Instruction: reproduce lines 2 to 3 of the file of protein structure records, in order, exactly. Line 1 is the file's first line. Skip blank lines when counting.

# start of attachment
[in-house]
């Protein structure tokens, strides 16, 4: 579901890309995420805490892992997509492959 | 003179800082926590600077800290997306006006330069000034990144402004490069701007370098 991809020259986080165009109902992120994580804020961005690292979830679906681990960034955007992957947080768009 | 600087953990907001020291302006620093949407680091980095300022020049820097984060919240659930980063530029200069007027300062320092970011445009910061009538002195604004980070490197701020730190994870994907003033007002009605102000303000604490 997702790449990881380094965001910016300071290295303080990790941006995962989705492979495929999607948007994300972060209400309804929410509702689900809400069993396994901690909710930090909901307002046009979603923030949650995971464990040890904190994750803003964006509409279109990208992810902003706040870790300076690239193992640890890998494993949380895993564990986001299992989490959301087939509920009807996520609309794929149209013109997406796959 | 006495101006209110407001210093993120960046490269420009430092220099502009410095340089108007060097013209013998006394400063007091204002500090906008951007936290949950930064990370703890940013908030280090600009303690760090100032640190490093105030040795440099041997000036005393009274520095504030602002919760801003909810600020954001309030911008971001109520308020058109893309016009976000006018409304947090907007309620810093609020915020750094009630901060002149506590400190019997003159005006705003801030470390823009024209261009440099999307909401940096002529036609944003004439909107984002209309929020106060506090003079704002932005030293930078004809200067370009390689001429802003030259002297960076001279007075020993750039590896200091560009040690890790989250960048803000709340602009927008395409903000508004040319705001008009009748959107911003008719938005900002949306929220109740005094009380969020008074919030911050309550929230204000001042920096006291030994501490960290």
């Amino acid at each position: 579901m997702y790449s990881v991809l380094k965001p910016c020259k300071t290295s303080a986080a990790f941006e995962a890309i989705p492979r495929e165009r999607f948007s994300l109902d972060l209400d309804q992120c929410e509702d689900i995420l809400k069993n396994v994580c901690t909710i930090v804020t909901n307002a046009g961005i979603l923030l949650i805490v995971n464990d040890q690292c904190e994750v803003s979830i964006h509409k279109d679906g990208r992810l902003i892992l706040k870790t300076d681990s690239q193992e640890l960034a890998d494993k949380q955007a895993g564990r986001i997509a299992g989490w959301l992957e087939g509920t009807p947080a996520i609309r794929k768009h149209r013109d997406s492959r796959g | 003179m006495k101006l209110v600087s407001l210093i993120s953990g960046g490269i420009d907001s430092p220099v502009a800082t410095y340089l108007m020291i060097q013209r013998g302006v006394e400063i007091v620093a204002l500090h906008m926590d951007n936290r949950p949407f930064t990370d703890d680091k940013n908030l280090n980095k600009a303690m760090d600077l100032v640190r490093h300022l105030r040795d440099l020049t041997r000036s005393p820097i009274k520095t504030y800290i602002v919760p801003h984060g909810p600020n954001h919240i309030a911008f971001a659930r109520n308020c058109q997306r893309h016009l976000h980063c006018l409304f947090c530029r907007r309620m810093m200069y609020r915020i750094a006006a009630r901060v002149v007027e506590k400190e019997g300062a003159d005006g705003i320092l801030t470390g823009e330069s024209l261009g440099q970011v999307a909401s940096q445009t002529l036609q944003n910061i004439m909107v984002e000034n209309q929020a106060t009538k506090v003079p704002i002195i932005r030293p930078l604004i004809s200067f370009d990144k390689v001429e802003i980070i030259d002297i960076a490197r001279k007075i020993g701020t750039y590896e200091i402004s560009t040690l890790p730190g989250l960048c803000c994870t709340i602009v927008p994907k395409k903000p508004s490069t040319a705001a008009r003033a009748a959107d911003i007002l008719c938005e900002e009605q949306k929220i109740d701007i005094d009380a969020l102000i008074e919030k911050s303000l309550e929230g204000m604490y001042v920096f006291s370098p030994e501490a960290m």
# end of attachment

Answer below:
């Protein structure tokens, strides 16, 4: 579901890309995420805490892992997509492959 | 003179800082926590600077800290997306006006330069000034990144402004490069701007370098 991809020259986080165009109902992120994580804020961005690292979830679906681990960034955007992957947080768009 | 600087953990907001020291302006620093949407680091980095300022020049820097984060919240659930980063530029200069007027300062320092970011445009910061009538002195604004980070490197701020730190994870994907003033007002009605102000303000604490 997702790449990881380094965001910016300071290295303080990790941006995962989705492979495929999607948007994300972060209400309804929410509702689900809400069993396994901690909710930090909901307002046009979603923030949650995971464990040890904190994750803003964006509409279109990208992810902003706040870790300076690239193992640890890998494993949380895993564990986001299992989490959301087939509920009807996520609309794929149209013109997406796959 | 006495101006209110407001210093993120960046490269420009430092220099502009410095340089108007060097013209013998006394400063007091204002500090906008951007936290949950930064990370703890940013908030280090600009303690760090100032640190490093105030040795440099041997000036005393009274520095504030602002919760801003909810600020954001309030911008971001109520308020058109893309016009976000006018409304947090907007309620810093609020915020750094009630901060002149506590400190019997003159005006705003801030470390823009024209261009440099999307909401940096002529036609944003004439909107984002209309929020106060506090003079704002932005030293930078004809200067370009390689001429802003030259002297960076001279007075020993750039590896200091560009040690890790989250960048803000709340602009927008395409903000508004040319705001008009009748959107911003008719938005900002949306929220109740005094009380969020008074919030911050309550929230204000001042920096006291030994501490960290």
């Amino acid at each position: 579901m997702y790449s990881v991809l380094k965001p910016c020259k300071t290295s303080a986080a990790f941006e995962a890309i989705p492979r495929e165009r999607f948007s994300l109902d972060l209400d309804q992120c929410e509702d689900i995420l809400k069993n396994v994580c901690t909710i930090v804020t909901n307002a046009g961005i979603l923030l949650i805490v995971n464990d040890q690292c904190e994750v803003s979830i964006h509409k279109d679906g990208r992810l902003i892992l706040k870790t300076d681990s690239q193992e640890l960034a890998d494993k949380q955007a895993g564990r986001i997509a299992g989490w959301l992957e087939g509920t009807p947080a996520i609309r794929k768009h149209r013109d997406s492959r796959g | 003179m006495k101006l209110v600087s407001l210093i993120s953990g960046g490269i420009d907001s430092p220099v502009a800082t410095y340089l108007m020291i060097q013209r013998g302006v006394e400063i007091v620093a204002l500090h906008m926590d951007n936290r949950p949407f930064t990370d703890d680091k940013n908030l280090n980095k600009a303690m760090d600077l100032v640190r490093h300022l105030r040795d440099l020049t041997r000036s005393p820097i009274k520095t504030y800290i602002v919760p801003h984060g909810p600020n954001h919240i309030a911008f971001a659930r109520n308020c058109q997306r893309h016009l976000h980063c006018l409304f947090c530029r907007r309620m810093m200069y609020r915020i750094a006006a009630r901060v002149v007027e506590k400190e019997g300062a003159d005006g705003i320092l801030t470390g823009e330069s024209l261009g440099q970011v999307a909401s940096q445009t002529l036609q944003n910061i004439m909107v984002e000034n209309q929020a106060t009538k506090v003079p704002i002195i932005r030293p930078l604004i004809s200067f370009d990144k390689v001429e802003i980070i030259d002297i960076a490197r001279k007075i020993g701020t750039y590896e200091i402004s560009t040690l890790p730190g989250l960048c803000c994870t709340i602009v927008p994907k395409k903000p508004s490069t040319a705001a008009r003033a009748a959107d911003i007002l008719c938005e900002e009605q949306k929220i109740d701007i005094d009380a969020l102000i008074e919030k911050s303000l309550e929230g204000m604490y001042v920096f006291s370098p030994e501490a960290m």